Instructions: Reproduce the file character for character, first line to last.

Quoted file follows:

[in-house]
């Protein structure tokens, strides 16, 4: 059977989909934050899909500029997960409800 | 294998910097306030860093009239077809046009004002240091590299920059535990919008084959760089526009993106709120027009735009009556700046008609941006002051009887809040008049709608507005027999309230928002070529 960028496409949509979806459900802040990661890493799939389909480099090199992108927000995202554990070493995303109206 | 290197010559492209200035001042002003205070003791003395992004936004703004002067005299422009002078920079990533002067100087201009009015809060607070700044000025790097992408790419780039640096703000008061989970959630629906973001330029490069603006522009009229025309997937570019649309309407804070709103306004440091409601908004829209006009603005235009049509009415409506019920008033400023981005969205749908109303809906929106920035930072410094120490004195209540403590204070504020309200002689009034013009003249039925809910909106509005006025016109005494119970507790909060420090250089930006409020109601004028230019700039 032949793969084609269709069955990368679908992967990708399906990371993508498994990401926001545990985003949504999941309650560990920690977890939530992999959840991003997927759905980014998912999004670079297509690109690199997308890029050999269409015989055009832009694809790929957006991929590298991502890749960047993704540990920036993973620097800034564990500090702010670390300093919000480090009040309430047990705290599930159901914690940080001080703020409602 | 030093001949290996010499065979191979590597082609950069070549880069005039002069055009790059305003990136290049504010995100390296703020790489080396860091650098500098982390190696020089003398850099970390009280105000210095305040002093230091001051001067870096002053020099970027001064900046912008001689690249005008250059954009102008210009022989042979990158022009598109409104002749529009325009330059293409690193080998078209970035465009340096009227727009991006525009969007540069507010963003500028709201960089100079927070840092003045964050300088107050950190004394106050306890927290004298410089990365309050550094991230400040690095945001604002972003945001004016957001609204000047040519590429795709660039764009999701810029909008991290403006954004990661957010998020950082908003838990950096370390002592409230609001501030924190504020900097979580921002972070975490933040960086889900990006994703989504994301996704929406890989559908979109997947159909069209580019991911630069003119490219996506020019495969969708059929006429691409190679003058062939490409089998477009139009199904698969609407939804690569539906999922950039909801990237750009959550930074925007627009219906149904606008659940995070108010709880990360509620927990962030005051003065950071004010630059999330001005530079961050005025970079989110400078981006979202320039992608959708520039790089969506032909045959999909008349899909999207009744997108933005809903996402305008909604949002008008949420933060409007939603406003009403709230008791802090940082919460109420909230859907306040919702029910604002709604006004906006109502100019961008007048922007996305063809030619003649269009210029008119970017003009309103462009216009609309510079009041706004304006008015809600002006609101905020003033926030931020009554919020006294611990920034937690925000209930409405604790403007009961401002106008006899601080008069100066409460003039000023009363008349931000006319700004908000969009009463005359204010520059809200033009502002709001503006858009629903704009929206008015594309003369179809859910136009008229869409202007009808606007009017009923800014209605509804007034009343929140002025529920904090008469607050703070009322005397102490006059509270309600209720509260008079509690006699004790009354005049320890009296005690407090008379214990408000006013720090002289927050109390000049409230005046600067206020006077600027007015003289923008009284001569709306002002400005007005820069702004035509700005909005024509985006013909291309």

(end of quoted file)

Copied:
[in-house]
């Protein structure tokens, strides 16, 4: 059977989909934050899909500029997960409800 | 294998910097306030860093009239077809046009004002240091590299920059535990919008084959760089526009993106709120027009735009009556700046008609941006002051009887809040008049709608507005027999309230928002070529 960028496409949509979806459900802040990661890493799939389909480099090199992108927000995202554990070493995303109206 | 290197010559492209200035001042002003205070003791003395992004936004703004002067005299422009002078920079990533002067100087201009009015809060607070700044000025790097992408790419780039640096703000008061989970959630629906973001330029490069603006522009009229025309997937570019649309309407804070709103306004440091409601908004829209006009603005235009049509009415409506019920008033400023981005969205749908109303809906929106920035930072410094120490004195209540403590204070504020309200002689009034013009003249039925809910909106509005006025016109005494119970507790909060420090250089930006409020109601004028230019700039 032949793969084609269709069955990368679908992967990708399906990371993508498994990401926001545990985003949504999941309650560990920690977890939530992999959840991003997927759905980014998912999004670079297509690109690199997308890029050999269409015989055009832009694809790929957006991929590298991502890749960047993704540990920036993973620097800034564990500090702010670390300093919000480090009040309430047990705290599930159901914690940080001080703020409602 | 030093001949290996010499065979191979590597082609950069070549880069005039002069055009790059305003990136290049504010995100390296703020790489080396860091650098500098982390190696020089003398850099970390009280105000210095305040002093230091001051001067870096002053020099970027001064900046912008001689690249005008250059954009102008210009022989042979990158022009598109409104002749529009325009330059293409690193080998078209970035465009340096009227727009991006525009969007540069507010963003500028709201960089100079927070840092003045964050300088107050950190004394106050306890927290004298410089990365309050550094991230400040690095945001604002972003945001004016957001609204000047040519590429795709660039764009999701810029909008991290403006954004990661957010998020950082908003838990950096370390002592409230609001501030924190504020900097979580921002972070975490933040960086889900990006994703989504994301996704929406890989559908979109997947159909069209580019991911630069003119490219996506020019495969969708059929006429691409190679003058062939490409089998477009139009199904698969609407939804690569539906999922950039909801990237750009959550930074925007627009219906149904606008659940995070108010709880990360509620927990962030005051003065950071004010630059999330001005530079961050005025970079989110400078981006979202320039992608959708520039790089969506032909045959999909008349899909999207009744997108933005809903996402305008909604949002008008949420933060409007939603406003009403709230008791802090940082919460109420909230859907306040919702029910604002709604006004906006109502100019961008007048922007996305063809030619003649269009210029008119970017003009309103462009216009609309510079009041706004304006008015809600002006609101905020003033926030931020009554919020006294611990920034937690925000209930409405604790403007009961401002106008006899601080008069100066409460003039000023009363008349931000006319700004908000969009009463005359204010520059809200033009502002709001503006858009629903704009929206008015594309003369179809859910136009008229869409202007009808606007009017009923800014209605509804007034009343929140002025529920904090008469607050703070009322005397102490006059509270309600209720509260008079509690006699004790009354005049320890009296005690407090008379214990408000006013720090002289927050109390000049409230005046600067206020006077600027007015003289923008009284001569709306002002400005007005820069702004035509700005909005024509985006013909291309």